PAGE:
I am delighted to report that United Airlines lost a whopping 21% last quarter! I couldn’t be happier after the way they treated me: charging me more for my bag to return home than they charged for the entire ticket. I swore then, and I have gone out of my way to keep this promise, I will never fly on United again—even when it has been less convenient for me.
The US airlines that created the largest, most redonkulous and abusive fees this year lost the most money last quarter. Airlines with low or no fees lost the least.
But I’ll tell you a few other reasons why the airlines are bleeding revenue. Have you flown lately? Flying is nothing short of misery, literal, true misery.
- The seats are so jammed in close to one another seating is actually unsafe in my opinion.
- The flights are consistently overbooked making every single seat occupied.
- The airlines still run horrible delays even with far fewer flights.
- Advertisements abound–even on the tray tabletops on some airlines.
- Going through security is frequently absurdly time consuming and demeaning. I’ve seen literally hundreds of passengers in one line when the airport had the equipment for 6 lines! This week they repeatedly yell at everyone to put their shoes in the tray. Next week they yell at everyone to take their shoes out of the tray and place them on the belt.
- And then, let’s talk about badly behaved children who are too young to even be on the plane…
Meet Owen, and yes, that’s his real name.
As we boarded the flight, Owen, who was probably between two and three years of age, was being held by his mother in the seat across the aisle and immediately behind me. He distinguished himself immediately. His mother couldn’t keep him in her lap. Owen was screaming. He wanted to roam around I guess. His screaming grew louder and became unbearable.
The pilot refused to take off with the child in such an unruly state, so the stewardess came back and told the mother that the father had to come up and trade seats with her to keep their little precious under control, or we would just sit on the runway.
The father took the child, and all hell broke loose!! Owen began screaming louder than any child I’ve ever heard. Now, he wanted his mother. He screamed and screamed at the top of his lungs. He was spitting, gurgling, and sputtering mucous everywhere. He was kicking and twisting violently, literally non-stop. The man seated in front of Owen had to lean forward with his earphones on blasting music so loudly into his ears I could hear it across the aisle when Owen was forced to breathe. The stewardess said nothing to him probably thinking if he turned the music off, he would turn around and kill Owen behind him.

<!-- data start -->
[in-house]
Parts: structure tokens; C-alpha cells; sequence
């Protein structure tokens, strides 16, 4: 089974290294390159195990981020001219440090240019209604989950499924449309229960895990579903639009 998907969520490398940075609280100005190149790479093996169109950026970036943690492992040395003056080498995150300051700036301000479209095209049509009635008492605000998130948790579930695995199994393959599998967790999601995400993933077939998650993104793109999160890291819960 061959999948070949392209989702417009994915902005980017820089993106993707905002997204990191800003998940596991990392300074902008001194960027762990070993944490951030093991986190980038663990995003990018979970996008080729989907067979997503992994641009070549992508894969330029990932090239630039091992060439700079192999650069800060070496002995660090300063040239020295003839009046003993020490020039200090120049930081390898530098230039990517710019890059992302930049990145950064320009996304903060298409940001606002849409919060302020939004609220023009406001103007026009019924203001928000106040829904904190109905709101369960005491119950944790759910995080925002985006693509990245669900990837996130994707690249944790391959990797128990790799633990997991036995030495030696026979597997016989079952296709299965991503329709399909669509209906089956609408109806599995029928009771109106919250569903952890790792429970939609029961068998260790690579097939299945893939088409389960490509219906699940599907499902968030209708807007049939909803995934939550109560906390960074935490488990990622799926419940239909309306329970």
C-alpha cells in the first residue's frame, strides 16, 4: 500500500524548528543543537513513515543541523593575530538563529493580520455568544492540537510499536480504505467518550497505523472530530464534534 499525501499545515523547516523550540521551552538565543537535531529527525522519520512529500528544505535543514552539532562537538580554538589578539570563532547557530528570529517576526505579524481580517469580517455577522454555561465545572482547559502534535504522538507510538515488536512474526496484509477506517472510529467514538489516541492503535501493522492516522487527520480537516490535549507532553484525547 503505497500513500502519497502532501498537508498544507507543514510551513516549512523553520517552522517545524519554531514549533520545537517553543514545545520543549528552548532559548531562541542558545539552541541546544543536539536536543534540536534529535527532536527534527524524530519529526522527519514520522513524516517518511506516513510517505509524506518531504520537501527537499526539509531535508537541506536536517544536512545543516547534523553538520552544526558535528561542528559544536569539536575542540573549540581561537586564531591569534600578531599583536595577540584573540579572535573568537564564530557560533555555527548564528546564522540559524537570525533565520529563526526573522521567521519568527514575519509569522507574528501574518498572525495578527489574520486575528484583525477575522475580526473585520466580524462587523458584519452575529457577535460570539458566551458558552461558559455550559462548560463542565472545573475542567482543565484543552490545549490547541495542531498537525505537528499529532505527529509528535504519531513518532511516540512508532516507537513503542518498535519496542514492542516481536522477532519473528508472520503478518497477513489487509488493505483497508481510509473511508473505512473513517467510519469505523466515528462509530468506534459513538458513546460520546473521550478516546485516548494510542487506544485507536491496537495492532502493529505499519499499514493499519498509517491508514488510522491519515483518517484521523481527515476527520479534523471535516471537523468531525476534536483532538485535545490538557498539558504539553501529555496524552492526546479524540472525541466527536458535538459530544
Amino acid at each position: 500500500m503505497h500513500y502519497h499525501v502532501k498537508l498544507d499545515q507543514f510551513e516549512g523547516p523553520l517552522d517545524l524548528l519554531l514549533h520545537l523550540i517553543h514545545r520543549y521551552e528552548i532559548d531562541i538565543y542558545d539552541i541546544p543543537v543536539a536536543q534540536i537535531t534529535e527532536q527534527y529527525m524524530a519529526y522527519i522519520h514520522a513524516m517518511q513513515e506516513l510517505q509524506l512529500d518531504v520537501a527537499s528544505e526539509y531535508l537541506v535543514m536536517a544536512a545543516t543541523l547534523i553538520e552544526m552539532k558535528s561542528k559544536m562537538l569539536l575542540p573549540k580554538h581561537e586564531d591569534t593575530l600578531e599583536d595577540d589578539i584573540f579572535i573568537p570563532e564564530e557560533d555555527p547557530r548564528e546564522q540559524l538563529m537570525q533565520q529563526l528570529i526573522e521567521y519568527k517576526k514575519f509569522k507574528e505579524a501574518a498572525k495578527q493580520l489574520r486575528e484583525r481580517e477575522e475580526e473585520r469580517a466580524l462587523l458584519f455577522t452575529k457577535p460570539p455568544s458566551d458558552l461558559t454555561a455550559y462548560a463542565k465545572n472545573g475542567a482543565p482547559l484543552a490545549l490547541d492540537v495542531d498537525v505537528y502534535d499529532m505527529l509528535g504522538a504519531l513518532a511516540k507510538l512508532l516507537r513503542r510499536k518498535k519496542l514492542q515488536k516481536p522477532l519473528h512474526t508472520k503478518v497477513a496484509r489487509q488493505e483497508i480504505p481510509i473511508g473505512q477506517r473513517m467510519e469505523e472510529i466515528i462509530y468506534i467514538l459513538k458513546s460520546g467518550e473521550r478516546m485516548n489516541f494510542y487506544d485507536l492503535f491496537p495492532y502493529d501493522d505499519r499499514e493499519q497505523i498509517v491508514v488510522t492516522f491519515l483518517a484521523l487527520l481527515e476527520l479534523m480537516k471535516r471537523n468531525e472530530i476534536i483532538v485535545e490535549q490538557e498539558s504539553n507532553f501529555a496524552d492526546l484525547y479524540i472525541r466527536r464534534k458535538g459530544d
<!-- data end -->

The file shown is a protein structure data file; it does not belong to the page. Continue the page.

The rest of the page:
Owen’s mother, seated somewhere in the back, began singing, as loudly as she could, in the hopes Owen would hear her (absolutely impossible), “Itsy Bitsy Spider” while the the child raged uncontrollably. The child screamed non-stop for over 30 minutes as loudly as he could–so loudly that he was losing his voice. His muscular father strained to keep the child in his arms. He was constantly kicking the seat of the man in front of him.
By this point, I was so angry, along with the other passengers, I was ready to take my phone out and shoot a video of this unimaginable scene–when, to everyone’s horror, Owen defecated in his pants. The thick, inescapable smell permeated the entire plane. If the use of electronic devices had been permitted at the time this was going on, you would be watching a video of this outgrageous situation.
The tension on the plane was so thick you could touch it. Everyone was stone silent except for “Itsy Bitsy Spider” and Owen’s incessant gurgling and wailing.
When we reached 10,000 feet, the stewardess came back and told the father that this could not continue. I was shocked that Owen hadn’t completely exhausted himself by now and collapsed. But he was going strong. I’ve seen very badly behaved children in my day, but I’ve never seen anything like this.
The stewardess suggested the mother take her daughter’s place next to the father and hold Owen to see if this would calm him. The stewardess had to place herself between me and the father when he stood up with Owen to keep me from being kicked by the child.
When his mother took him, he finally collapsed in exhaustion. No one can offer me an excuse I will accept for this situation. It is completely, and in every way one can imagine, inexcusable. I was so angry about this situation, I had to wait over a week to publish this. Prior to today I was unwilling to sanitize the words I used to describe Owen.
So why are the airlines bleeding revenue? Few transportation experiences are as miserable. People are simply avoiding the horrid misery.